reply to post by Corruption Exposed
This situation is almost a cookie-cutter replica of a training scenario which almost every agency holds in their academy and post academy training.
I would love to see the reactions of all of those people out there who perceive this as brutality if they were thrown into the training scenario. To
give you a run down, let me be the instructor. I will tell you what the scenario is. Imagine that there is another instructor standing next to a
motorcycle while the entire class watches you. Here we go...
"Ok cadet, you have just initiated a traffic stop on a motorcycle at a high rate of speed. You cannot read the tag so you dont know if the vehicle is
stolen, was just used in a robbery or other forcible felony. The motorcycle has led you on a high speed pursuit for the past ten minutes. During this
time you have avoided colliding with other vehicle, operated and alternated your sirens, relayed your location and speeds over the radio, directed
your backup units, and watched the drivers hands for weapons to the best of your ability. Your heart is pumping and adrenaline is rushing but you have
not exerted any physical exhaustion leading you to acute sight awareness and auditory exclusion. The vehicle has come to a sudden stop. WHAT DO YOU
DO?! YOU ARE LIVE TAKE ACTION!"...
At this point you should think to give verbal direction, not only for the felon but for you as well. You need to find a course of action. If you fail
to give verbal command the felon will run or if the training officer wishes he may chose to open fire. In this case the scenario goes cold, you either
lost your prisoner or are dead. Lets assume you gave verbal commands. Hopefully it was for the felon to get on the ground. Now back in action...
"YOU TOLD HIM TO GET ON THE GROUND BUT HE REFUSES CADET YOU NEED TO TAKE ACTION WHAT DO YOU DO GET UP THERE!!"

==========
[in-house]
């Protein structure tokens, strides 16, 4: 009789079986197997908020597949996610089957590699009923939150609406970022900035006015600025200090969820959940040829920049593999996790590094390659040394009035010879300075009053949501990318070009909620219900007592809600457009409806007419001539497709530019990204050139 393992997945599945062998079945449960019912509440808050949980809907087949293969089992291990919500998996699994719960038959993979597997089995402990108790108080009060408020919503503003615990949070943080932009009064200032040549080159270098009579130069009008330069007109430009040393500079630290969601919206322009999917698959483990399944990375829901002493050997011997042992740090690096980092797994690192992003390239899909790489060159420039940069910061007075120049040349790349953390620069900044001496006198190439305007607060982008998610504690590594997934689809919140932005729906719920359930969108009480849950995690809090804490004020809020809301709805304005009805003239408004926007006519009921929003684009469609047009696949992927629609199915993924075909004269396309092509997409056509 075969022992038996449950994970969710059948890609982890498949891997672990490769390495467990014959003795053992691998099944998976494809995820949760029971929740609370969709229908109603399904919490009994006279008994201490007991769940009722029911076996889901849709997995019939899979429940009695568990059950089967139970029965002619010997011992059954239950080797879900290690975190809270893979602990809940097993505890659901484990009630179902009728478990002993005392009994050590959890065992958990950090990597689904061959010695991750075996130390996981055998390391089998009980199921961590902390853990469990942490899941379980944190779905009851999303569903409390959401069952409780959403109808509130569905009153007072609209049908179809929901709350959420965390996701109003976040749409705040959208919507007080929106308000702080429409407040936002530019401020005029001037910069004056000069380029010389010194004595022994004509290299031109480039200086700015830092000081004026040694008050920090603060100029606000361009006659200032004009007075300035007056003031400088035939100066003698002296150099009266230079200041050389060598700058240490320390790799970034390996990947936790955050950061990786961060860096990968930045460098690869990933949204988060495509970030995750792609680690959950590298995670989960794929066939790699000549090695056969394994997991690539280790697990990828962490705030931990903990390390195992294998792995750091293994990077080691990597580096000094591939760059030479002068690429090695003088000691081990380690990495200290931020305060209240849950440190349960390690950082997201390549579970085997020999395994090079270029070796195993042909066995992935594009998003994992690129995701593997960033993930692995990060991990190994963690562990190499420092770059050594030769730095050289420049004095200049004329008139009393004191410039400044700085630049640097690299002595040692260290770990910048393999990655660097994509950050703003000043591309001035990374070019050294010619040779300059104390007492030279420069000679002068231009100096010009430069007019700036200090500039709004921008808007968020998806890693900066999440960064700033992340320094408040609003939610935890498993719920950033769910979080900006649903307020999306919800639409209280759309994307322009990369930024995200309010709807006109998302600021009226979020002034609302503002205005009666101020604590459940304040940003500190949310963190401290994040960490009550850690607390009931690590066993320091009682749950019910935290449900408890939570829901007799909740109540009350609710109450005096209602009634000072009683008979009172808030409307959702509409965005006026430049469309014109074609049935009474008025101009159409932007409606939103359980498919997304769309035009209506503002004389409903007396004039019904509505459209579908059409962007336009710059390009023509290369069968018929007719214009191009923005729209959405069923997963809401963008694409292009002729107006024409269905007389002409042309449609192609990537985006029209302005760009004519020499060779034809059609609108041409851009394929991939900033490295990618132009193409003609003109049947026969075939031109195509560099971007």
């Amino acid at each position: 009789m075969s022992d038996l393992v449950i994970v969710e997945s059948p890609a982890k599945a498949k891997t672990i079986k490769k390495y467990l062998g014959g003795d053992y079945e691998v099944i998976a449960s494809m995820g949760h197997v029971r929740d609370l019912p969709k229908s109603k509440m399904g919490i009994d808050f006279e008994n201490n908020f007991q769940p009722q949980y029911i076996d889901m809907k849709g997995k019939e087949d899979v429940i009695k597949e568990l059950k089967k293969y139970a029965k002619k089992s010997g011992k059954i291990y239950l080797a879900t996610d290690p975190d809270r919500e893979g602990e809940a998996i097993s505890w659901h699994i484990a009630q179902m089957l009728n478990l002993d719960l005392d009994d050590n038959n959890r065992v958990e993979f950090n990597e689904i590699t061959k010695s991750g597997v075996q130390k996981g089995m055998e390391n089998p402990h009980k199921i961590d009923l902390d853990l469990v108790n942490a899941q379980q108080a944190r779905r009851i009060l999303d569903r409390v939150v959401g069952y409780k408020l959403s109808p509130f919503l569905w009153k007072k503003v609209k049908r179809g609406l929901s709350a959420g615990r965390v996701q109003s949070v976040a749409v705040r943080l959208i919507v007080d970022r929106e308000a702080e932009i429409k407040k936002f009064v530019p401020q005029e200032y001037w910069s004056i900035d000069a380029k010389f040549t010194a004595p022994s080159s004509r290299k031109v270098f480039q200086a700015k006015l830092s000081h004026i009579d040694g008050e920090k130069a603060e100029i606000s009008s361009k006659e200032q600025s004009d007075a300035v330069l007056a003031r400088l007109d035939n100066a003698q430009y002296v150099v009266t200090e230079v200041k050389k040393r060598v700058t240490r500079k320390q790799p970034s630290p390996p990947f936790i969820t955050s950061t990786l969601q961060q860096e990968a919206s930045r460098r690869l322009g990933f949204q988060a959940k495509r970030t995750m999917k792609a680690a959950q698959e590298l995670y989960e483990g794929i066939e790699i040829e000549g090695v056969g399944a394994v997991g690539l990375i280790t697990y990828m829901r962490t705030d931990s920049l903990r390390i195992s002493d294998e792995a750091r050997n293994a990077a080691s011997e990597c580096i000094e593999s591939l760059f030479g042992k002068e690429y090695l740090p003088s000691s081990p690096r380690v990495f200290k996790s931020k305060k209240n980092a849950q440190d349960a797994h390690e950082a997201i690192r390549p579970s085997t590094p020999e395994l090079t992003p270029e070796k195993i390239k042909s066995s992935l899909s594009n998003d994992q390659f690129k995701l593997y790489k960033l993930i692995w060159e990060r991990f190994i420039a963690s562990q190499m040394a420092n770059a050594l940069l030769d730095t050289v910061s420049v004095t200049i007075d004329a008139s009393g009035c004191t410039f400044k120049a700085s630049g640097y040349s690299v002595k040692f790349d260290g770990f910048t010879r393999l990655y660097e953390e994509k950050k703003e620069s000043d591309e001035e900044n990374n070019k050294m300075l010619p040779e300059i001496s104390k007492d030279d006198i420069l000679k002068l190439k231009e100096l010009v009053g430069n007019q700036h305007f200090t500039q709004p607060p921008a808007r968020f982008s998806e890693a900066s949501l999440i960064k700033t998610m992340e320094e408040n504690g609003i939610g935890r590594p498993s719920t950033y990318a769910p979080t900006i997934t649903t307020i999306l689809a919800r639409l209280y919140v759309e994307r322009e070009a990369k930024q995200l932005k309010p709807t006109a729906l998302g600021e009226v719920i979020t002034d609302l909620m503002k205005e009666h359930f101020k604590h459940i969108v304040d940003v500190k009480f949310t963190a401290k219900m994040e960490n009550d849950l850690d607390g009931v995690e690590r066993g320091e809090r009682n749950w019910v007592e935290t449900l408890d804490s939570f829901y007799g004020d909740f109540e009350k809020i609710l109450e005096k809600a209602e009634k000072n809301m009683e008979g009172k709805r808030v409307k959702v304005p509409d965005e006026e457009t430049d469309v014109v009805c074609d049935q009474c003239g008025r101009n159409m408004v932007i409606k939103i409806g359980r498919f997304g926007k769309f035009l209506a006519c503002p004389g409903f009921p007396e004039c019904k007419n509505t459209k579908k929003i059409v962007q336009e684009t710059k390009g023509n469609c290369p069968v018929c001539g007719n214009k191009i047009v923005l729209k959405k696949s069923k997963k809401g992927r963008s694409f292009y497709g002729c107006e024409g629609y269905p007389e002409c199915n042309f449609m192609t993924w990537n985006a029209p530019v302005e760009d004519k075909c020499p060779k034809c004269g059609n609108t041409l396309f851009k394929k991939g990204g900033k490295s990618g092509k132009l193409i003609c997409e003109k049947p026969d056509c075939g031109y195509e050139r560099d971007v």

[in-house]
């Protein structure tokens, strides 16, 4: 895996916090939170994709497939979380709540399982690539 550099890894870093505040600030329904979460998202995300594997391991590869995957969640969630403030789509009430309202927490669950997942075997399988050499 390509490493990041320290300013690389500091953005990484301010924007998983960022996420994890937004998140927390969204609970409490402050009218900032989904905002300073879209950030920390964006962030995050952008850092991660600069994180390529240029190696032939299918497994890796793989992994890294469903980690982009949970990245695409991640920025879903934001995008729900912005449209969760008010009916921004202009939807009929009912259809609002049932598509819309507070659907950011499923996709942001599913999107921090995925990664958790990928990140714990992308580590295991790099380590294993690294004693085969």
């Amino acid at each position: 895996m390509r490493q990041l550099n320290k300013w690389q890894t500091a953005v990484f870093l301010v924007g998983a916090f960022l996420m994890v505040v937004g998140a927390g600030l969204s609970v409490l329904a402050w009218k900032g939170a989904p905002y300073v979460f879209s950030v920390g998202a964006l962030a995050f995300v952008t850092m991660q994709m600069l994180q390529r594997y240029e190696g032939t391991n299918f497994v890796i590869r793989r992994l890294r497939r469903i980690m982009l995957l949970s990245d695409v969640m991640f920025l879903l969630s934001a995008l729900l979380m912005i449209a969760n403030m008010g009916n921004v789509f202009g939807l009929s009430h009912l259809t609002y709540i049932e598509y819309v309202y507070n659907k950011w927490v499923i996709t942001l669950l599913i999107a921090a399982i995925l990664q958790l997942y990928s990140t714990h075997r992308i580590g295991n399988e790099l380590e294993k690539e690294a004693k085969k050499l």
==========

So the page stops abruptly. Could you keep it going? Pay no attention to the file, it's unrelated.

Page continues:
Now you run up to the felon and hopefully watch his hands because you are trained that hands are what can kill you. You should decide to take the
felon to the ground because you need to effect an arrest and having someone on the ground is much more controllable and there are less risks involved.
If you attempt to arrest him standing up the instructor will either attempt to fight and flee or possibly pull a weapon out or maybe attempt to pull
yours from the holster. If you did not take him to the ground again the scenario might go cold and you may be dead. Back in play.
"HES ON THE GROUND BUT HE IS NOT GIVING YOU HIS HANDS WHAT ARE YOU DOING WHY ARENT YOU ARRESTING HIM!! DO SOMETHING YOU ARE GETTING TIRED, HE MIGHT
HAVE A WEAPON!!"
At this point you should revert to training. You have been trained that when attempting an arrest which the subject resists you should offer a higher
response to resistance. Unfortunately you cannot talk his hands behind his back, you must overcome his strength. What if he is stronger than you or
what if he has a tactical advantage? You are trained to offer distracting blows to various points on the body that will afford you precious seconds to
thwart his strength with pain. If you do not successfully do this the instructor may again pull out a weapon and cut you or shoot you. Of course again
there is another opportunity that you would be dead and your family would not see you go home that night.
In these scenarios officers are not trained to use the highest force necessary, otherwise it would be easier to just shoot the person rather than risk
your life to apprehend them. Especially when you know from experience that these felons may get a 6 month probation plus time served sentencing which
is nothing when measured to apprehending someone who would have killed you that night. These officers are trained to expect and prepare for the worst
because you never know when the time may come. When someone verbally, then physically resists arrests any prudent person must assume that there is a
reason. If you chalk it up to the person just being a jerk then you risk your life for no reason.
I have to forgive everyone for assuming the worst in the officers because for people who are not faced with risking your life every day it must come
to a shock the means necessary to do the job while maintaining your integrity. I am by no means dismissing all officers from being held accountable
for excessive force, as I have personally seen the effects of officers making those judgments who were wrongful for doing so. I am trying to show you
how these officers in this video were following the training they were given which no matter how much you do train for, as seen by the 128 officer
deaths in 2012, does not always weigh in your favor.